We begin our analysis by repeating the Legislature's recognition that "[t]he retail alcoholic beverage industry is one of the most highly regulated industries of the State[.]" N.J.S.A. 33:1-12.40(a). "It is the public policy of this State . . . to strictly regulate alcoholic beverages to protect the health, safety and welfare of its citizens[.]" N.J.S.A. 33:1-12.40(b).

Given these public policies, the ABC Act vests the Director of the Division with the duty to "supervise the manufacture, distribution and sale of alcoholic beverages in such a manner as to fulfill the public policy and legislative purpose of this act[.]" N.J.S.A. 33:1-3. The Director also has the authority to adopt regulations to carry out the provisions of the ABC Act. N.J.S.A. 33:1-12.38.

Despite the ultimate supervisory authority vested in the Director, the Act explicitly intended to allow municipalities to maintain primary control over the retail sale of alcoholic beverages. N.J.S.A. 33:1-3.1(b)(9). Municipal authorities have the initial duty to issue licenses and to "perform, take and adopt all other acts, procedures and methods designed to insure the fair, impartial, stringent and comprehensive administration" of the ABC Act. N.J.S.A. 33:1-24.

Municipalities with more than 15, 000 inhabitants may establish a separate board to fulfill its duties. N.J.S.A. 33:1-5. The City of Newark has taken advantage of this statutory prerogative, and its Municipal Code provides that all licenses "shall be issued by the Board of Alcoholic Beverage Control[.]" Newark, N.J., Code § 4:2-2.

Liquor licenses granted under the ABC Act "shall be for a term of one year from July 1 in each year." N.J.S.A. 33:1-26. Licenses issued to replace an expiring license "shall be deemed to be a renewal, " provided that the procedures of the licensing application are followed and the license is of the same class and type as the expiring license. N.J.S.A. 33:1-12.26; see also N.J.A.C. 13.2-1.5 (discussing the relaxed notice requirements for renewal applications).

Applications for new and renewed licenses must conform with various notice and distance requirements, none of which are at issue in this case. Newark, N.J., Code § 4:2-7.1. When an objection to the issuance or renewal of a license is made, a hearing must be held to afford the objectors an opportunity to be heard on all charges. Newark, N.J., Code § 4:2-7.4(a). Beyond these procedural requirements, and the acknowledgment that the application process and Board decisions must be in accordance with the ABC Act and the Division's regulations, Newark, N.J., Code § 4:2-1, the Code does not set forth additional criteria for the review of applications for new licenses.[8]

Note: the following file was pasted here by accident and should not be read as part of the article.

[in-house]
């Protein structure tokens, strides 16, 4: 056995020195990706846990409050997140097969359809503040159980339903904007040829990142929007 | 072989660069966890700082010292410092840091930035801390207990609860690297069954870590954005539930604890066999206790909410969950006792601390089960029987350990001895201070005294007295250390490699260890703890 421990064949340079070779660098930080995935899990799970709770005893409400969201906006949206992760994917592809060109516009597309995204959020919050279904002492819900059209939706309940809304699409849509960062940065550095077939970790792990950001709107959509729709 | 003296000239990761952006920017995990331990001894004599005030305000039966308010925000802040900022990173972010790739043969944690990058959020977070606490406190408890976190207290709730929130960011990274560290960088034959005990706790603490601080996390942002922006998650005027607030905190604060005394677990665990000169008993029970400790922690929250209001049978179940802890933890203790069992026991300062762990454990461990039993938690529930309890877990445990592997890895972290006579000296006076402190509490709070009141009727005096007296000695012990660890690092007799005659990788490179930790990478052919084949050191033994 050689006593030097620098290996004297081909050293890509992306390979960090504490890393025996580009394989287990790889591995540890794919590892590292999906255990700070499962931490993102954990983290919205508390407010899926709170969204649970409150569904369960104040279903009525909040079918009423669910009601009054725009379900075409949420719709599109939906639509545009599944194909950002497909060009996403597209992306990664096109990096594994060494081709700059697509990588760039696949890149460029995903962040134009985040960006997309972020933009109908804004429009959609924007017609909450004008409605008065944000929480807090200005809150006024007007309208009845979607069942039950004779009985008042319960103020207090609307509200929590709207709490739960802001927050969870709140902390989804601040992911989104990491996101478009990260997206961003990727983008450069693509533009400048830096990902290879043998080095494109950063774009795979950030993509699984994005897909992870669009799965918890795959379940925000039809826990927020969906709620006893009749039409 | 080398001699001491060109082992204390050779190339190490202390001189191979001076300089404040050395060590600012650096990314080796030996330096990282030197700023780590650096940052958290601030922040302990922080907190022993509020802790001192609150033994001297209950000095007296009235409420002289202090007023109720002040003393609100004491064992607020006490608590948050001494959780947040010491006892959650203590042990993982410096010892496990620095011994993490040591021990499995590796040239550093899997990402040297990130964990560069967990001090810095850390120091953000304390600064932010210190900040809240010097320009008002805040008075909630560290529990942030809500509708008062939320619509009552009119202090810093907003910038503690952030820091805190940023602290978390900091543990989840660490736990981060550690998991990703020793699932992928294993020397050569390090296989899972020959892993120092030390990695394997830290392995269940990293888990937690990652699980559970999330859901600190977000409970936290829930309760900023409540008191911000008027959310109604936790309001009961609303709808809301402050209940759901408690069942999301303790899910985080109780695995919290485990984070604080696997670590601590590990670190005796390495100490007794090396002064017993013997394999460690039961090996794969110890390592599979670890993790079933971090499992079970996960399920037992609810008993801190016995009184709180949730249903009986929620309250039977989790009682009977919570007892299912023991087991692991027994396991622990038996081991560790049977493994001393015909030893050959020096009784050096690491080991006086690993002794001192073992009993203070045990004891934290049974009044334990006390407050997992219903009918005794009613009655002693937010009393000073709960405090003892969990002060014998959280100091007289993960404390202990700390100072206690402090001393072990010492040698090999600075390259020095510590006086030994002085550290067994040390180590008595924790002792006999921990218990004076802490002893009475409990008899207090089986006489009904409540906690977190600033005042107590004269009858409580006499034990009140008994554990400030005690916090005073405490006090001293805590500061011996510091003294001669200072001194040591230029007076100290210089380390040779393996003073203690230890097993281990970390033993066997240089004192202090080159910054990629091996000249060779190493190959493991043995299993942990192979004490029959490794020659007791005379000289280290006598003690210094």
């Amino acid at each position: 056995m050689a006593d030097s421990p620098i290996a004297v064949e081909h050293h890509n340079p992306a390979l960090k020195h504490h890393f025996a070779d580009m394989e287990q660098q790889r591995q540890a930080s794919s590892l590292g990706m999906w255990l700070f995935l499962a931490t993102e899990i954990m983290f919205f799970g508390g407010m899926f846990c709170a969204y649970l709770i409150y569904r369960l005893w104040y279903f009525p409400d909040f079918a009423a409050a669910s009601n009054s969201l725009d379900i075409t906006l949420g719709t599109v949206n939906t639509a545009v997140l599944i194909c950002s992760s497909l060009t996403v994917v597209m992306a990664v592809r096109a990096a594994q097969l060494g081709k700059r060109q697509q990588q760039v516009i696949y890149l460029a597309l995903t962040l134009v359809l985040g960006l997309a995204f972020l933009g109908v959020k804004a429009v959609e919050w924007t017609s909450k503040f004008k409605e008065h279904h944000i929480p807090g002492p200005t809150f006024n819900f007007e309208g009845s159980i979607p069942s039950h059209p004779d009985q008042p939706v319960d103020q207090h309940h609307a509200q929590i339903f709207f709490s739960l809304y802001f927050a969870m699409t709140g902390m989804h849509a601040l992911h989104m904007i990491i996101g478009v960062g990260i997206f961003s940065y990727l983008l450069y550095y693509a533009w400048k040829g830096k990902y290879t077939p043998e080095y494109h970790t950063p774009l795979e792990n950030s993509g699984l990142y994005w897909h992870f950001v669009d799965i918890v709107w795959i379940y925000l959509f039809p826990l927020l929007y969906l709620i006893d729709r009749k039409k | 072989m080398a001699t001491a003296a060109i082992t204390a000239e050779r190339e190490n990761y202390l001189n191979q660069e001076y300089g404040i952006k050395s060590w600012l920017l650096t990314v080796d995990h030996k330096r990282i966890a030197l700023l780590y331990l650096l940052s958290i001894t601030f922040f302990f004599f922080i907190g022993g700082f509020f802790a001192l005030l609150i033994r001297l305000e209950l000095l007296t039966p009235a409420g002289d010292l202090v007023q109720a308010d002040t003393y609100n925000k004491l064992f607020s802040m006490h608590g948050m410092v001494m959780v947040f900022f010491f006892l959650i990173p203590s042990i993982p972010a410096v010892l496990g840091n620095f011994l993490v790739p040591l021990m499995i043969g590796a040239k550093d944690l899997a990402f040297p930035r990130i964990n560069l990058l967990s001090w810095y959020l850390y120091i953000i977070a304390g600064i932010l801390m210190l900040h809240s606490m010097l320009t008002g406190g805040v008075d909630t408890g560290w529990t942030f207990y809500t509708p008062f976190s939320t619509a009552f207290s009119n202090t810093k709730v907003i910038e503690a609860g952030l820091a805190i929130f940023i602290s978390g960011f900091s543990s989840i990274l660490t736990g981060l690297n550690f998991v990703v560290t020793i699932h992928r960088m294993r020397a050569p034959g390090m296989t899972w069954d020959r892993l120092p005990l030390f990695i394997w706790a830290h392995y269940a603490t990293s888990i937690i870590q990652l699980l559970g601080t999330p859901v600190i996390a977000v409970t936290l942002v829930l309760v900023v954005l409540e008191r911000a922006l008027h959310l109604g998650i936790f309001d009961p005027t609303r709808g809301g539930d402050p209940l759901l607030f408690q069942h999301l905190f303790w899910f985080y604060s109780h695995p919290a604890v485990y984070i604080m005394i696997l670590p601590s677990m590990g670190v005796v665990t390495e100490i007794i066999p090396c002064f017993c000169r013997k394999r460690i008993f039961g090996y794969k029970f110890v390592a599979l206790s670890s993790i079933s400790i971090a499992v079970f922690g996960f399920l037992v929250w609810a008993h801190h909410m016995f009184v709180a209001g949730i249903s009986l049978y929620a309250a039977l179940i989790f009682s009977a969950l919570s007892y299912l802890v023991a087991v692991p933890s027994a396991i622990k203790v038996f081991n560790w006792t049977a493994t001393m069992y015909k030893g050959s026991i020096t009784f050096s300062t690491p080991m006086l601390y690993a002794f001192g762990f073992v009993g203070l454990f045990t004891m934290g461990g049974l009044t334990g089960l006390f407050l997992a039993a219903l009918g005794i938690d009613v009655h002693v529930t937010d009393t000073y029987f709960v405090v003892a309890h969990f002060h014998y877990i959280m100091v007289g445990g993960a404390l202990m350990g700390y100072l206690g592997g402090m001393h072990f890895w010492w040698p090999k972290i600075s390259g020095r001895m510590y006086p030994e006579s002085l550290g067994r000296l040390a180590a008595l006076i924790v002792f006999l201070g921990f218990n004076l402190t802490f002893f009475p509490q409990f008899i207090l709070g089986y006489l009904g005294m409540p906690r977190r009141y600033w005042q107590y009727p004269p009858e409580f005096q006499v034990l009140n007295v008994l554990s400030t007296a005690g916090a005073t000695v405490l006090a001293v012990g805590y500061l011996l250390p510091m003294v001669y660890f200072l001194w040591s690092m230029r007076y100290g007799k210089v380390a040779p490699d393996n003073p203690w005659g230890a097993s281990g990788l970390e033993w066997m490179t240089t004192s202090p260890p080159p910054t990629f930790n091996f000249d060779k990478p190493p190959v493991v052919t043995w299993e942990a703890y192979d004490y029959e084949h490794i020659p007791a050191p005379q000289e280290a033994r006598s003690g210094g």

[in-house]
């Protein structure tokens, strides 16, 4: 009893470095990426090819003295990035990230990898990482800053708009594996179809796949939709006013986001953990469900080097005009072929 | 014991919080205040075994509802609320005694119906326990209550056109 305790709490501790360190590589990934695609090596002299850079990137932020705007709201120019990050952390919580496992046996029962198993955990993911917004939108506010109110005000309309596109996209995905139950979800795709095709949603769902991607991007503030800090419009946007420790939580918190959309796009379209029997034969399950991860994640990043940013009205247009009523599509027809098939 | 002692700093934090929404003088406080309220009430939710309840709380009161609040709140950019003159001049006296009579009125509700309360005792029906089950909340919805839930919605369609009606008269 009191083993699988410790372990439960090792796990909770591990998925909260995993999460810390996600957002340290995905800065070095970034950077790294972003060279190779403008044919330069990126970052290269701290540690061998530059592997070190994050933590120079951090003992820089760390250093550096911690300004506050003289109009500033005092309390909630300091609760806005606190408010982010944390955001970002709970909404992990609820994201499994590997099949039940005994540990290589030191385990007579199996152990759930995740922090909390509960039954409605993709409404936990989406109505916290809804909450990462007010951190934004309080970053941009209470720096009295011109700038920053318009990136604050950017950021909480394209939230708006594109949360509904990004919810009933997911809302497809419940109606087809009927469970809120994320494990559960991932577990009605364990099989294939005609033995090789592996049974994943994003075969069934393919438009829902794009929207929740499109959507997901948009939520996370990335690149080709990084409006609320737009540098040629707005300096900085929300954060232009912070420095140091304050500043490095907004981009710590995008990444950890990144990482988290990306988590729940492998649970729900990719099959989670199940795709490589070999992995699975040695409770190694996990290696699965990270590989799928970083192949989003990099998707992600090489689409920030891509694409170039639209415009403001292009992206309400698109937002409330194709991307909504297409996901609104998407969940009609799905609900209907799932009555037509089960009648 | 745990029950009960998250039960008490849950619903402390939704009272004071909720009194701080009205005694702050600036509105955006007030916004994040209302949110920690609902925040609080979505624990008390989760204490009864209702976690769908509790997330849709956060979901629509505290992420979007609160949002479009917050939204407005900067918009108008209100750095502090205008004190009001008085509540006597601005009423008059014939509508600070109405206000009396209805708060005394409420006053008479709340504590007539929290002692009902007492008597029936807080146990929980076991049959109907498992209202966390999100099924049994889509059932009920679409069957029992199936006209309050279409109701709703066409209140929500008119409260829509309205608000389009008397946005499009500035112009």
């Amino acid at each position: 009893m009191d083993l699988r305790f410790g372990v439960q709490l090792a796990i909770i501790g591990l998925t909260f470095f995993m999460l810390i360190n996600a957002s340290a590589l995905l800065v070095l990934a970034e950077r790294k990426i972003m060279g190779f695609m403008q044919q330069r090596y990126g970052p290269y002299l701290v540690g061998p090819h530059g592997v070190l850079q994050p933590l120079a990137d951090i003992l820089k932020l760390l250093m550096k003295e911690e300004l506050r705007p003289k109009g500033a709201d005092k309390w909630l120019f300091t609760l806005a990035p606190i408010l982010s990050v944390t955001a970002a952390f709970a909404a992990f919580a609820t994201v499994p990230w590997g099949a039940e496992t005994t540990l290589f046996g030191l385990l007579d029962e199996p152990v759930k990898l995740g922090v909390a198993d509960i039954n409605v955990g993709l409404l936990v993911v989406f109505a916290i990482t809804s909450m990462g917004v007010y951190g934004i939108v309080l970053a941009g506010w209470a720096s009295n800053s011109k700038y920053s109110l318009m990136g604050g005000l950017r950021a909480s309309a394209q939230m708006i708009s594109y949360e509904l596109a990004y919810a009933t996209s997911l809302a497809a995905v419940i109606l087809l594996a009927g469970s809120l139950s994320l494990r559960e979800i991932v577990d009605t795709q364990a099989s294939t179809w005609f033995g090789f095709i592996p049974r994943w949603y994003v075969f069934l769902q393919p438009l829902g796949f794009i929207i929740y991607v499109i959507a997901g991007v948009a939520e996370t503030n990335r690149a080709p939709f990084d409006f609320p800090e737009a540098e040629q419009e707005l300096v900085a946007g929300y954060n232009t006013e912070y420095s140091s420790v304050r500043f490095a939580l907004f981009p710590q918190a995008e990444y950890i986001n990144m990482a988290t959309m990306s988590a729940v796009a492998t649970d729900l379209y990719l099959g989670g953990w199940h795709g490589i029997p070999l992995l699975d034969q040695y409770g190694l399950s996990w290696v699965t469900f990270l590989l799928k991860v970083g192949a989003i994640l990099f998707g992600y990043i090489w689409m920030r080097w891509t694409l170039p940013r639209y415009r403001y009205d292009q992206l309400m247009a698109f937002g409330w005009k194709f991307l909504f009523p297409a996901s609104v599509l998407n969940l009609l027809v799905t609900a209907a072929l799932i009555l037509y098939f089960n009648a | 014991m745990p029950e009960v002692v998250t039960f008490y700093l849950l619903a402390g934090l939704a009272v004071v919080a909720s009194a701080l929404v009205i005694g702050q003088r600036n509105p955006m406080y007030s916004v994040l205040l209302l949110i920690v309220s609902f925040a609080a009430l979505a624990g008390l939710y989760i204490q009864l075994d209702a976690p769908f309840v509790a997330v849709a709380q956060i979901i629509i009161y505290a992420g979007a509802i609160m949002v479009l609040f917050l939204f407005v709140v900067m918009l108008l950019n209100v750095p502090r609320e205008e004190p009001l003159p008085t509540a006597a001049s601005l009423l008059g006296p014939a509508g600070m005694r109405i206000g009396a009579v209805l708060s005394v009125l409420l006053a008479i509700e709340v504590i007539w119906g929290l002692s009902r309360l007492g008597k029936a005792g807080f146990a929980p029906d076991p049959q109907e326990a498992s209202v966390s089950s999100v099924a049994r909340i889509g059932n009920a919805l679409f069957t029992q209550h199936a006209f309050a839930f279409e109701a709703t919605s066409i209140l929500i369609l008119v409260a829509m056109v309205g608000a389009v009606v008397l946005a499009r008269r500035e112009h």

Once a license is issued, N.J.A.C. 13:2-23.1 to -23.33 sets forth the standards for the conduct of licensees and the use of licensed premises. These regulations prohibit, among other things, serving underaged persons and "allow[ing], permit[ting], or suffer[ing]" lewdness, immoral activity, acts of violence, disturbances, unnecessary noises, and nuisances. N.J.A.C. 13:2-23.1, -23.6. Moreover, a licensee is responsible for conduct that "is contrary to the public health, safety and welfare." N.J.A.C. 12:2-23.6(b).

With respect to renewal of licenses, Newark's Code provides that "[a]ll licenses qualified for renewal are subject to renewal at the discretion of the local issuing authority annually as of the first day of July in each year." Newark, N.J., Code § 4:3-6.2 (emphasis added). "[R]enewal of . . . license[s] shall be made only after an investigation of the application and the approval of the application by the local issuing authority." Newark, N.J., Code § 4:3-6.4.

In the event that an objection is filed in opposition to a renewal application, a hearing must be set "in order that the applicant may be afforded an opportunity to show cause why the application should be granted." Newark, N.J., Code § 4:3-6.5 (emphasis added); see also N.J.S.A. 33:1-32 (allowing issuing authorities to "impose any condition or conditions to the issuance of any license deemed necessary and proper to accomplish the objects" of the Act).


With this regulatory framework in mind, we next consider the pertinent standards of appellate review. The ABC Act "'vests the Director or other license-issuing authority with extensive regulatory and investigative power over the liquor industry.'" Circus Liquors, Inc. v. Governing Body of Middletown Twp., 199 N.J. 1, 10 (2009) (quoting In re C. Schmidt & Sons, Inc., 79 N.J. 344, 353 (1979)).

"A municipality has the original power to pass on an application for a [liquor] license or the transfer thereof, but that power is broadly subject to appeal to the Director." Ibid. (internal quotation marks omitted).